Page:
Scams targeting seniors have grown significantly in 2017.
“It is imperative that we detect and prevent senior financial fraud before criminals, who prey on our most vulnerable citizens, steal from and devastate them,” said Mike Rothman, president of the North American Securities Administrators Association (NASAA).
Some 29% of members say their agency has seen an increase in senior fraud cases and almost none have seen a decrease in complaints.
The greatest generation is a reference to those who grew up in the U.S. during the deprivation of the Great Depression, and then went on to fight in World War II.
“We’ve discovered from the last 15 months that it’s not only a matter of retirees being targeted by a particular scammer but being taken advantage of by turning their trusting nature against them,” said Joseph Berg, director of the Alabama Securities Commission. “To most of the ‘greatest generation’ someone’s word was their bond.”
Despite the real threat of harm, the majority of seniors don’t feel threatened by scams. In a sample conducted by Retirement Living staff among seniors 65+ during September 2017, 52.24% of respondents answered “no” to the question “Are you worried about being scammed or taken advantage of financially?”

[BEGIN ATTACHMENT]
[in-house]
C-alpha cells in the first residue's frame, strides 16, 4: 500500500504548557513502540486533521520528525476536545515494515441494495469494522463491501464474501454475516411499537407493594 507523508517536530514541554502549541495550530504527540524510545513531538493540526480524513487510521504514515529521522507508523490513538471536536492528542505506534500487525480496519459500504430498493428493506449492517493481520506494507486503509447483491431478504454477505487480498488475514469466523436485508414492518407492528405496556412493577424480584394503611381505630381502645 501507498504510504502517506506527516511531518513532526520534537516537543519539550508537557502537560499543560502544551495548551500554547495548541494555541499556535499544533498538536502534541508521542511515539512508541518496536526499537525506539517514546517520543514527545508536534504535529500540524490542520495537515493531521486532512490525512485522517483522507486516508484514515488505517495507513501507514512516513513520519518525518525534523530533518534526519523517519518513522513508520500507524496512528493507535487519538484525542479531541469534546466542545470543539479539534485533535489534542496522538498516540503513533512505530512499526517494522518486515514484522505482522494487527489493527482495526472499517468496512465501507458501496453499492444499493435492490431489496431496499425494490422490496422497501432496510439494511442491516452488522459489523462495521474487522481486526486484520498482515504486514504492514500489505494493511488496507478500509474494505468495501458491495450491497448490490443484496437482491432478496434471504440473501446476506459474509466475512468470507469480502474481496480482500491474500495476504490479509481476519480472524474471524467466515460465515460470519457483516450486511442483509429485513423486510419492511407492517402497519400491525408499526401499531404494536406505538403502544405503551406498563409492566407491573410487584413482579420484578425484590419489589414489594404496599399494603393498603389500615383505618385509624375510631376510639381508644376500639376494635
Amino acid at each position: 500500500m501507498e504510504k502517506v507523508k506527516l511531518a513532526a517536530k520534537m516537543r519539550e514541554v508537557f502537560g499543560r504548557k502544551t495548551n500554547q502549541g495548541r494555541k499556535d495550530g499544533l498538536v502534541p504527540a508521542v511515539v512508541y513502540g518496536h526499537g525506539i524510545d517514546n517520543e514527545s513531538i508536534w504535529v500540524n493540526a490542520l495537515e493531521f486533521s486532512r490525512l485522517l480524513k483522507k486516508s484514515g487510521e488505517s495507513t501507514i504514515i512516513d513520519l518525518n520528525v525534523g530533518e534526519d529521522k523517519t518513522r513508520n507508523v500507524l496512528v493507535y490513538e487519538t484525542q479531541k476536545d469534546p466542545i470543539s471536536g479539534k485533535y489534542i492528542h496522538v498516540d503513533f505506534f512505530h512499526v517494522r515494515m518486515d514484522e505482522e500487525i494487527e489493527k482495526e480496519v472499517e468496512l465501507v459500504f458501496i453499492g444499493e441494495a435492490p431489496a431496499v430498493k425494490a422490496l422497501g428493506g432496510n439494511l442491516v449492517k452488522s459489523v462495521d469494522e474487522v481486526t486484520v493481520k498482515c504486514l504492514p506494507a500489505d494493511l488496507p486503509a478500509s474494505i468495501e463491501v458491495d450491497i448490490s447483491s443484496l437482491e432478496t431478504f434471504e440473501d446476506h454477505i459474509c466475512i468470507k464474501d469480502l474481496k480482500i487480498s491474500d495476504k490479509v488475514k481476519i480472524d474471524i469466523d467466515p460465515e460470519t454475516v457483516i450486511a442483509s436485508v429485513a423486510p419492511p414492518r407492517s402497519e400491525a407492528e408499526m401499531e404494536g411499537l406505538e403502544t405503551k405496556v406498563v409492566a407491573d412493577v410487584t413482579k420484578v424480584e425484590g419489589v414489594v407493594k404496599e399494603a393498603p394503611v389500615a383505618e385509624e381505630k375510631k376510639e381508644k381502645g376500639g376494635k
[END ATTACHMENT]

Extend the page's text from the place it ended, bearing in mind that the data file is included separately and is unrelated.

Not surprisingly, those who had been personally impacted by a financial scam were more than 4x more likely (81%) to be worried about being scammed again, compared to those who had not (19%).
But most interestingly, those who reportedly knew someone who had been scammed were much less likely to feel worried themselves. Our explanation for this inverse knowledge-fear relationship may have to do with confidence level after learning about scams, a byproduct of learning about the unknown.
So in response and to raise awareness, we have identified the top 10 scams that plague senior citizens in retirement, along with examples for each.
In Birmingham, Alabama, a gentleman offered free tax work to a church whose members were largely 60 years and older. After he gained the trust of the congregation, he sold them shares in a pyramid, ponzi scheme by claiming that a portion of returns would be given to the church and that without buying into his guaranteed and secure investment plan, they could outlive their savings.
The fraudster also reportedly used scare tactics such as telling the faithful that their social security benefits would be cut off and that their healthcare costs would be too expensive for them. In some cases, ministers of certain churches have been convicted for complicity and promotion of such schemes.
“In this type of fraud it depends on the particular facts of each case whether the pastors, ministers or elders of the church were unwillingly taken in or became part of the con later on in exchange for compensation, love offerings or future promises,” said Berg.